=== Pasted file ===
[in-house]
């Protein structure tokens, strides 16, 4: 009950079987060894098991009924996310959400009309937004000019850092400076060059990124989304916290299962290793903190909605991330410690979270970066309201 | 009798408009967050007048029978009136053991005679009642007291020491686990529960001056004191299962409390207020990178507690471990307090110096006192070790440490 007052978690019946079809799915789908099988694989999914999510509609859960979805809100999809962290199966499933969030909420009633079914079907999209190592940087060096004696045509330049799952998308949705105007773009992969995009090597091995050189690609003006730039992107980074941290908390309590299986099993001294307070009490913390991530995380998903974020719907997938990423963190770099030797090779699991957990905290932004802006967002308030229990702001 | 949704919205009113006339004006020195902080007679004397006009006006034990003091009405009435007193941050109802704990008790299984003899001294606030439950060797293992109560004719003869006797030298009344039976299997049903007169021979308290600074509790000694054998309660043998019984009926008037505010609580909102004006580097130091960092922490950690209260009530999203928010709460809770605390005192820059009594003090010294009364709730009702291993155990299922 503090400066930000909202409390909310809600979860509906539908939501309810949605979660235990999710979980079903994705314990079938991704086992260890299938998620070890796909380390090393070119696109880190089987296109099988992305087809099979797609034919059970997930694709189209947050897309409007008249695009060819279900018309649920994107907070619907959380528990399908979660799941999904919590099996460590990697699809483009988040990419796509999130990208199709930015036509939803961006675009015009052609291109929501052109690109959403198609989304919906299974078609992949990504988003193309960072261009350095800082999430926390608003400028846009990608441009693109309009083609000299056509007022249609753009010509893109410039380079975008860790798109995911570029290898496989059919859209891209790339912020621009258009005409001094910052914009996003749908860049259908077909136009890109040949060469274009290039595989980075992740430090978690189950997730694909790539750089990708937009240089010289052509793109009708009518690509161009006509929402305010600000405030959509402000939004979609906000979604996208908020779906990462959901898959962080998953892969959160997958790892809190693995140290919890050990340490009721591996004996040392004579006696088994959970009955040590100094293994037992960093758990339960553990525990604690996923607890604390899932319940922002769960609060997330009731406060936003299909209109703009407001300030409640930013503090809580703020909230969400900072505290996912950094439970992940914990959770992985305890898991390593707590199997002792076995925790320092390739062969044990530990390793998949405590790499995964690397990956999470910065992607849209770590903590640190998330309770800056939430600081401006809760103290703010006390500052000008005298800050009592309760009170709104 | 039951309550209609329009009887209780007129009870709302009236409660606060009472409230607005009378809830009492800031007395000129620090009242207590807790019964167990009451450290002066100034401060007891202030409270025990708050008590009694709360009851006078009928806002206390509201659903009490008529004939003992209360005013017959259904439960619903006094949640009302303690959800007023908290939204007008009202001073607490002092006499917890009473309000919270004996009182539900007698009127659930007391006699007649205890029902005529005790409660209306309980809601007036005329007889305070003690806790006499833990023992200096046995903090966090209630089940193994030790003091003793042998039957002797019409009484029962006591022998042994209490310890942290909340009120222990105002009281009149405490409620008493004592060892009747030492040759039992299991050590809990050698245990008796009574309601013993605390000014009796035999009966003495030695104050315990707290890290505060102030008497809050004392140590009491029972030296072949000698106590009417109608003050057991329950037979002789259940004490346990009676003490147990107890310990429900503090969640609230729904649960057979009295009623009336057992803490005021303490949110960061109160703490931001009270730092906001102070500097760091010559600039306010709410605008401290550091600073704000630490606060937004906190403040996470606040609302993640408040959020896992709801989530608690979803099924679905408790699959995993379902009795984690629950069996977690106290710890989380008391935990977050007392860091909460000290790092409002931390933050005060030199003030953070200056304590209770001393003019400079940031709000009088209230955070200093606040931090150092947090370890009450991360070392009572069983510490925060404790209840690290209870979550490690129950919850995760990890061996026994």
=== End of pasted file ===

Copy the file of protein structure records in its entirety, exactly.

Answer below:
[in-house]
């Protein structure tokens, strides 16, 4: 009950079987060894098991009924996310959400009309937004000019850092400076060059990124989304916290299962290793903190909605991330410690979270970066309201 | 009798408009967050007048029978009136053991005679009642007291020491686990529960001056004191299962409390207020990178507690471990307090110096006192070790440490 007052978690019946079809799915789908099988694989999914999510509609859960979805809100999809962290199966499933969030909420009633079914079907999209190592940087060096004696045509330049799952998308949705105007773009992969995009090597091995050189690609003006730039992107980074941290908390309590299986099993001294307070009490913390991530995380998903974020719907997938990423963190770099030797090779699991957990905290932004802006967002308030229990702001 | 949704919205009113006339004006020195902080007679004397006009006006034990003091009405009435007193941050109802704990008790299984003899001294606030439950060797293992109560004719003869006797030298009344039976299997049903007169021979308290600074509790000694054998309660043998019984009926008037505010609580909102004006580097130091960092922490950690209260009530999203928010709460809770605390005192820059009594003090010294009364709730009702291993155990299922 503090400066930000909202409390909310809600979860509906539908939501309810949605979660235990999710979980079903994705314990079938991704086992260890299938998620070890796909380390090393070119696109880190089987296109099988992305087809099979797609034919059970997930694709189209947050897309409007008249695009060819279900018309649920994107907070619907959380528990399908979660799941999904919590099996460590990697699809483009988040990419796509999130990208199709930015036509939803961006675009015009052609291109929501052109690109959403198609989304919906299974078609992949990504988003193309960072261009350095800082999430926390608003400028846009990608441009693109309009083609000299056509007022249609753009010509893109410039380079975008860790798109995911570029290898496989059919859209891209790339912020621009258009005409001094910052914009996003749908860049259908077909136009890109040949060469274009290039595989980075992740430090978690189950997730694909790539750089990708937009240089010289052509793109009708009518690509161009006509929402305010600000405030959509402000939004979609906000979604996208908020779906990462959901898959962080998953892969959160997958790892809190693995140290919890050990340490009721591996004996040392004579006696088994959970009955040590100094293994037992960093758990339960553990525990604690996923607890604390899932319940922002769960609060997330009731406060936003299909209109703009407001300030409640930013503090809580703020909230969400900072505290996912950094439970992940914990959770992985305890898991390593707590199997002792076995925790320092390739062969044990530990390793998949405590790499995964690397990956999470910065992607849209770590903590640190998330309770800056939430600081401006809760103290703010006390500052000008005298800050009592309760009170709104 | 039951309550209609329009009887209780007129009870709302009236409660606060009472409230607005009378809830009492800031007395000129620090009242207590807790019964167990009451450290002066100034401060007891202030409270025990708050008590009694709360009851006078009928806002206390509201659903009490008529004939003992209360005013017959259904439960619903006094949640009302303690959800007023908290939204007008009202001073607490002092006499917890009473309000919270004996009182539900007698009127659930007391006699007649205890029902005529005790409660209306309980809601007036005329007889305070003690806790006499833990023992200096046995903090966090209630089940193994030790003091003793042998039957002797019409009484029962006591022998042994209490310890942290909340009120222990105002009281009149405490409620008493004592060892009747030492040759039992299991050590809990050698245990008796009574309601013993605390000014009796035999009966003495030695104050315990707290890290505060102030008497809050004392140590009491029972030296072949000698106590009417109608003050057991329950037979002789259940004490346990009676003490147990107890310990429900503090969640609230729904649960057979009295009623009336057992803490005021303490949110960061109160703490931001009270730092906001102070500097760091010559600039306010709410605008401290550091600073704000630490606060937004906190403040996470606040609302993640408040959020896992709801989530608690979803099924679905408790699959995993379902009795984690629950069996977690106290710890989380008391935990977050007392860091909460000290790092409002931390933050005060030199003030953070200056304590209770001393003019400079940031709000009088209230955070200093606040931090150092947090370890009450991360070392009572069983510490925060404790209840690290209870979550490690129950919850995760990890061996026994």